By Sangu Angadi
Sustainability of agriculture in the southern High Plains depends on improved agronomic practices that protect our limited soil and water resources, and reduce the cost of production. Unreliable precipitation patterns, high intensity rains causing erosion and declining irrigation resources make water the most important factor for limiting agriculture sustainability in the region.
Strong winds in the spring can cause erosion, increase evaporation loss of water and can also cause windblown sandblasting injury to delicate seedlings of crops in the region. At the same time, rising costs of energy and fertilizer are eating up the profitability of agriculture. In such situations, a successful no-till can benefit agronomic and economic sustainability of agriculture by reducing wind effects, increasing water use efficiency and reducing cost of production.
USDA-NRCS is making concerted efforts to increase no-till adoption in the region through EQIP programs. However, forage production and grazing are integral to rainfed and irrigated farming in the region, and it is perceived that these practices increase soil compaction. Therefore, adoption of no-till in the region is limited. Strip till, a relatively newer technology developed in the Midwest to reduce the cool and wet soil problems of no-till, may fit as an alternative to no-till in the region.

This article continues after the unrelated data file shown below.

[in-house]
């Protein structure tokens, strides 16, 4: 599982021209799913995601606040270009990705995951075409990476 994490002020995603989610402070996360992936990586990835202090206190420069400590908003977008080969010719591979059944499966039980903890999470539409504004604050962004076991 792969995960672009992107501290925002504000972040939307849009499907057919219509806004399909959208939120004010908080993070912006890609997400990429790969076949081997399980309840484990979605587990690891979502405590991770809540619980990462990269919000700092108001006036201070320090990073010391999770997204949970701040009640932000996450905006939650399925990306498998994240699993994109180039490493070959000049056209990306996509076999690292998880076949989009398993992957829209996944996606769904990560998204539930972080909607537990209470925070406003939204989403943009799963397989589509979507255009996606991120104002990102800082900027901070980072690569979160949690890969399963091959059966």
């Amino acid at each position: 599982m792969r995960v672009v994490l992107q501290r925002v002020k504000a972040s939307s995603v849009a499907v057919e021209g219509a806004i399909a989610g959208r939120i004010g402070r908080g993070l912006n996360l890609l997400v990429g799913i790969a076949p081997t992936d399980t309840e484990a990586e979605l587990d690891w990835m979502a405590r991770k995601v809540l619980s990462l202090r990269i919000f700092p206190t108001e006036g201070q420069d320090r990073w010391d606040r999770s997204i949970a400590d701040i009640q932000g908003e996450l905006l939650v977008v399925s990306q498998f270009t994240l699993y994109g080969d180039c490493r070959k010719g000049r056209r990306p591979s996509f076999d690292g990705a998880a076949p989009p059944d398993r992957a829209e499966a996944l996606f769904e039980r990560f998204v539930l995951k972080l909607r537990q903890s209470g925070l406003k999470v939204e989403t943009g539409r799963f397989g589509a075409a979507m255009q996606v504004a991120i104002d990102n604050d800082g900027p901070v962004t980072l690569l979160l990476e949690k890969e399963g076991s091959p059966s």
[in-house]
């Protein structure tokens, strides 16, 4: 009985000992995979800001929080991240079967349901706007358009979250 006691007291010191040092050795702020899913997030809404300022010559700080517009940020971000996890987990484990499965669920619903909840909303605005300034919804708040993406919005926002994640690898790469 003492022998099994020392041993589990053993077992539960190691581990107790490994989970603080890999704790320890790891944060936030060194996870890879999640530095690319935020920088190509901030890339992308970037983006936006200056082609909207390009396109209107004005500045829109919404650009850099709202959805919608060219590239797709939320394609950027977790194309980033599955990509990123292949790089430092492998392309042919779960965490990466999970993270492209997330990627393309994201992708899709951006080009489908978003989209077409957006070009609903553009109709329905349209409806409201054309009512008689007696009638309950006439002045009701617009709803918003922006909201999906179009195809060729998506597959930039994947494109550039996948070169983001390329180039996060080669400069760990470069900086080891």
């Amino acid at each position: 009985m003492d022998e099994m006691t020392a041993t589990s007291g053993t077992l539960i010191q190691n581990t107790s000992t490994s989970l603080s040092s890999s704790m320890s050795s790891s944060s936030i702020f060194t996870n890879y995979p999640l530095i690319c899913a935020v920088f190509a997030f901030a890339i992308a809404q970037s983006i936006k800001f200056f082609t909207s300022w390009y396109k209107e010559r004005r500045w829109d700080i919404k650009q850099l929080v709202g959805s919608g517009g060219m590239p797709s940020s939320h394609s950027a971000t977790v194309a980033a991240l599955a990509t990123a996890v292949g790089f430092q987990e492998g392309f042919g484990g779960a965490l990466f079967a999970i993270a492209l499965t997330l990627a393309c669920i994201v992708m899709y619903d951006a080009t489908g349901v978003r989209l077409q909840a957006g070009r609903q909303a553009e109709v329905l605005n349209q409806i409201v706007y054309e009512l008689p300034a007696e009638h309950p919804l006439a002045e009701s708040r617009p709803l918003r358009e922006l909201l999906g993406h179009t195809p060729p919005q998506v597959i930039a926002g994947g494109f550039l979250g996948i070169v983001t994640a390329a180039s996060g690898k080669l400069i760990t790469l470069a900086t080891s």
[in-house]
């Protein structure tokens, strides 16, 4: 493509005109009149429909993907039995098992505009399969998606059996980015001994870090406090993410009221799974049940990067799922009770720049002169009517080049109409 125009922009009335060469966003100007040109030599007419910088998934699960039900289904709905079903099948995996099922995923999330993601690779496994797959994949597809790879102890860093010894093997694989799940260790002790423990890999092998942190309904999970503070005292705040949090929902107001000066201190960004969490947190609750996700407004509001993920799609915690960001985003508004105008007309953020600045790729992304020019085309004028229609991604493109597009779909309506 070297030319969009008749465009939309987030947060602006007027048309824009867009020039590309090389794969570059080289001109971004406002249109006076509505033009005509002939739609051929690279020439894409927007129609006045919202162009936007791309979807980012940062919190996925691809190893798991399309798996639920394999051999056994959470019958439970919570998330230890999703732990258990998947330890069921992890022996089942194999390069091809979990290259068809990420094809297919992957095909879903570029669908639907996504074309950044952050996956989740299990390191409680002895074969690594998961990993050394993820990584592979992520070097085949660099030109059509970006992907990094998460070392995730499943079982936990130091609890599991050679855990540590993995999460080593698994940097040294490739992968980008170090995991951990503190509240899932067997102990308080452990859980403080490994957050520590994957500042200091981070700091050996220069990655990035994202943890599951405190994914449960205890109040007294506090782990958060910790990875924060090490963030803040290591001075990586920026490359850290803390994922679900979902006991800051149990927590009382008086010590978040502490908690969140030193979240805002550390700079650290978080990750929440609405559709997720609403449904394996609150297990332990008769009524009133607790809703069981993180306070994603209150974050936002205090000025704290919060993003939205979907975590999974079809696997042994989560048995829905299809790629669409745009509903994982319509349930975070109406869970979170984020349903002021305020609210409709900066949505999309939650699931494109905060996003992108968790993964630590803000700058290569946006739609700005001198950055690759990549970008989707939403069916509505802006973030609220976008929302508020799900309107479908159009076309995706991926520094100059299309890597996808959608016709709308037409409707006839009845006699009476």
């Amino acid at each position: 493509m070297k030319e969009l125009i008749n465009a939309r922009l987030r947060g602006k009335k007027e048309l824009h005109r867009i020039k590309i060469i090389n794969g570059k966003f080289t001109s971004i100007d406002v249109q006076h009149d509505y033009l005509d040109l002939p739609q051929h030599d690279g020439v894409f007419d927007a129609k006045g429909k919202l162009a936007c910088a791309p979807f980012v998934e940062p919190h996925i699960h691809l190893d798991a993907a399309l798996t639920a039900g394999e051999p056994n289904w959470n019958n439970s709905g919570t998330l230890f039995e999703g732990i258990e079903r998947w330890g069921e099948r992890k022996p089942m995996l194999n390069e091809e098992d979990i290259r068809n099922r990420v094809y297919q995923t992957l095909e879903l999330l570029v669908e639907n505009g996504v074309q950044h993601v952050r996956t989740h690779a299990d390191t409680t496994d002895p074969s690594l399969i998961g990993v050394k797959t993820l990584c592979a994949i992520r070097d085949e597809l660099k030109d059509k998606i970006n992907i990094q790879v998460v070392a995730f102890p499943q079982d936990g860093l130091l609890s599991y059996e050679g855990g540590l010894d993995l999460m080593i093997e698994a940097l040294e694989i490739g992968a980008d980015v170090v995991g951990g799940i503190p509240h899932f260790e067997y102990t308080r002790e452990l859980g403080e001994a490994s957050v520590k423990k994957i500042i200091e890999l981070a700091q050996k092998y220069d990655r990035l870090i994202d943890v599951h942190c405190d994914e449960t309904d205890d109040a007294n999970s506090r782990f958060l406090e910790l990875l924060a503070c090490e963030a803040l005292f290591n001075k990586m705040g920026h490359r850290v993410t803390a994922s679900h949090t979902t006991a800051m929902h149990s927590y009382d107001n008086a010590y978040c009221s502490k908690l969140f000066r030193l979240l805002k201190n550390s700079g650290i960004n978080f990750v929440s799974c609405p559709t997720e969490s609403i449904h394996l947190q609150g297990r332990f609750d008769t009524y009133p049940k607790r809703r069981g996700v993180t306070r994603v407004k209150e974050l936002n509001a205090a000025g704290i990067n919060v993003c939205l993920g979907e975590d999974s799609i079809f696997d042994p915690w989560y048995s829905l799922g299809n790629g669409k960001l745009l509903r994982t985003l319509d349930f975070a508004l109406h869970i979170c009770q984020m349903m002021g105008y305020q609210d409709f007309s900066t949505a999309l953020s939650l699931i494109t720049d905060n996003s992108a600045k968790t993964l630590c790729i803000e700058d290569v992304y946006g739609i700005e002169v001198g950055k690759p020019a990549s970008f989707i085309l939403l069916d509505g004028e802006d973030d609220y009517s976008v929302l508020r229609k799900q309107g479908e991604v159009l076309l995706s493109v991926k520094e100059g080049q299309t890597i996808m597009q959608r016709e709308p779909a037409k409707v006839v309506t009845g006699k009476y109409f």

In strip till, farmers till a narrow strip of 5 to 7 inches wide and 6 to 8 inches deep and typically apply fertilizer at the same time at the bottom of the furrow. In the process, the farmer clears residue from the strip to improve energy exchange and creates a 3- to 4-inch high mound, thereby reducing soil compaction in the strip. In the spring, the mound settles down to create a firm seedbed and the farmer plants seeds into it, which is easier using a GPS guidance system. Thus, strip till is a no-till variation that leaves about 80 percent of the soil undisturbed and may integrate benefits of no-till and conventional tillage for better crop production. Strip tillage is done either in the fall or in the spring, but benefits seems to be greater if done in the fall.
The main benefit of strip tillage is the better seed bed, which will be warmer and drier for earlier planting in the spring, and can increase yield. Warmer seedbed improves germination and seedling vigor. Residue and untilled area around the tilled strip helps in water conservation,
improves water use efficiency and at the same time reduces damaging effects of wind. Heaving-up soil in the planting row may reduce soil compaction problems for the seedling, but we do not know the inter-row compaction effects on crop performance.
Energy use is also reduced in strip tillage compared to conventional tillage. Strip till improves fertilizer use efficiency by placing fertilizer in the root zone. The potential benefits of strip tillage are numerous, but the actual contributions to sustainability in this area are uncertain. More research is needed on strip tillage under our semiarid conditions to realize all the benefits.
Sangu Angadi is a crop physiologist at New Mexico State University’s Agricultural Science Center at Clovis. He can be reached at 985-2292 or email@example.com